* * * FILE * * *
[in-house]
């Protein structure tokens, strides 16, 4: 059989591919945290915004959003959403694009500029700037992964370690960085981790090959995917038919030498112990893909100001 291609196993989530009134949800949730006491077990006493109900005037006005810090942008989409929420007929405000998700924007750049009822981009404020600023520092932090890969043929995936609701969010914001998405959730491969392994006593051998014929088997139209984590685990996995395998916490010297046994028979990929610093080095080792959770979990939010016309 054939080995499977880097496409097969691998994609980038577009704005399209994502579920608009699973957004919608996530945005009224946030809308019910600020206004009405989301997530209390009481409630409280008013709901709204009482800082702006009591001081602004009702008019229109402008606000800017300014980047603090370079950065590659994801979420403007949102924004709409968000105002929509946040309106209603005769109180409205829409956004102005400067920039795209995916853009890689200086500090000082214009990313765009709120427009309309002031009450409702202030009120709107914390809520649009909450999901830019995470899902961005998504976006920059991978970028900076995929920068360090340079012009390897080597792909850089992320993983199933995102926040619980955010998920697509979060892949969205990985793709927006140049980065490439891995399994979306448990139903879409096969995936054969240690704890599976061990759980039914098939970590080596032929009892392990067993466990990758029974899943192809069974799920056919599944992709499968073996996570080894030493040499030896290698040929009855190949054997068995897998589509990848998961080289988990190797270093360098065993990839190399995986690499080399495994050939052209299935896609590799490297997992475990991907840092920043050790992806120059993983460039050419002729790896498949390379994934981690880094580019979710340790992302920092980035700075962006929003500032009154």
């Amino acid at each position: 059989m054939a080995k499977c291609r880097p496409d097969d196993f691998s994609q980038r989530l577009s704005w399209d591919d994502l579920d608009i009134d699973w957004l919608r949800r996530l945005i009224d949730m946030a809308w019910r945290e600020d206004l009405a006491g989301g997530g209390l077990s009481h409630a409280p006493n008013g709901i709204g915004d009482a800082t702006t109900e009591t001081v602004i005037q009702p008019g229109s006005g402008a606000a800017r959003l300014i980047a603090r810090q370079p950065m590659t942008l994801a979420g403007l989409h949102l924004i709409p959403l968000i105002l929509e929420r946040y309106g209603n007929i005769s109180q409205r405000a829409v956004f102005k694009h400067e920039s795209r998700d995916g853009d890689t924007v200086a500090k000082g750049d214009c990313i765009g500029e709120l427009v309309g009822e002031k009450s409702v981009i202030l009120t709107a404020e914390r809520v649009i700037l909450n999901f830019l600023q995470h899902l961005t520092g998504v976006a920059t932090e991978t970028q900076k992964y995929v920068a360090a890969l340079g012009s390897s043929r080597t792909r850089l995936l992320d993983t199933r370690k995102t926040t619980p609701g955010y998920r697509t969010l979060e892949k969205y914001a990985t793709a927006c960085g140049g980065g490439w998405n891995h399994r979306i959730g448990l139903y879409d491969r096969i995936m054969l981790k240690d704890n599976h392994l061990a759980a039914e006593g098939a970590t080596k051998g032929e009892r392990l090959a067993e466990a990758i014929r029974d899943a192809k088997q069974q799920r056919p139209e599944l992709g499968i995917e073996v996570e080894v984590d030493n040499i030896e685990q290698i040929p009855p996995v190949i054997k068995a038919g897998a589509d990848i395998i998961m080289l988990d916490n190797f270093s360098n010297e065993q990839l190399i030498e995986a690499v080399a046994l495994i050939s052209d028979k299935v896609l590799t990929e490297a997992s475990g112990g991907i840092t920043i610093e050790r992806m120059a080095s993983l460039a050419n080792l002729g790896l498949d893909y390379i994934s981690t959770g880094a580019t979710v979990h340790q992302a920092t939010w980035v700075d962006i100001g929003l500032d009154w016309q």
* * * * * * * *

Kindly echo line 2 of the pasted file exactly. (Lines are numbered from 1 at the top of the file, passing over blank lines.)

């Protein structure tokens, strides 16, 4: 059989591919945290915004959003959403694009500029700037992964370690960085981790090959995917038919030498112990893909100001 291609196993989530009134949800949730006491077990006493109900005037006005810090942008989409929420007929405000998700924007750049009822981009404020600023520092932090890969043929995936609701969010914001998405959730491969392994006593051998014929088997139209984590685990996995395998916490010297046994028979990929610093080095080792959770979990939010016309 054939080995499977880097496409097969691998994609980038577009704005399209994502579920608009699973957004919608996530945005009224946030809308019910600020206004009405989301997530209390009481409630409280008013709901709204009482800082702006009591001081602004009702008019229109402008606000800017300014980047603090370079950065590659994801979420403007949102924004709409968000105002929509946040309106209603005769109180409205829409956004102005400067920039795209995916853009890689200086500090000082214009990313765009709120427009309309002031009450409702202030009120709107914390809520649009909450999901830019995470899902961005998504976006920059991978970028900076995929920068360090340079012009390897080597792909850089992320993983199933995102926040619980955010998920697509979060892949969205990985793709927006140049980065490439891995399994979306448990139903879409096969995936054969240690704890599976061990759980039914098939970590080596032929009892392990067993466990990758029974899943192809069974799920056919599944992709499968073996996570080894030493040499030896290698040929009855190949054997068995897998589509990848998961080289988990190797270093360098065993990839190399995986690499080399495994050939052209299935896609590799490297997992475990991907840092920043050790992806120059993983460039050419002729790896498949390379994934981690880094580019979710340790992302920092980035700075962006929003500032009154």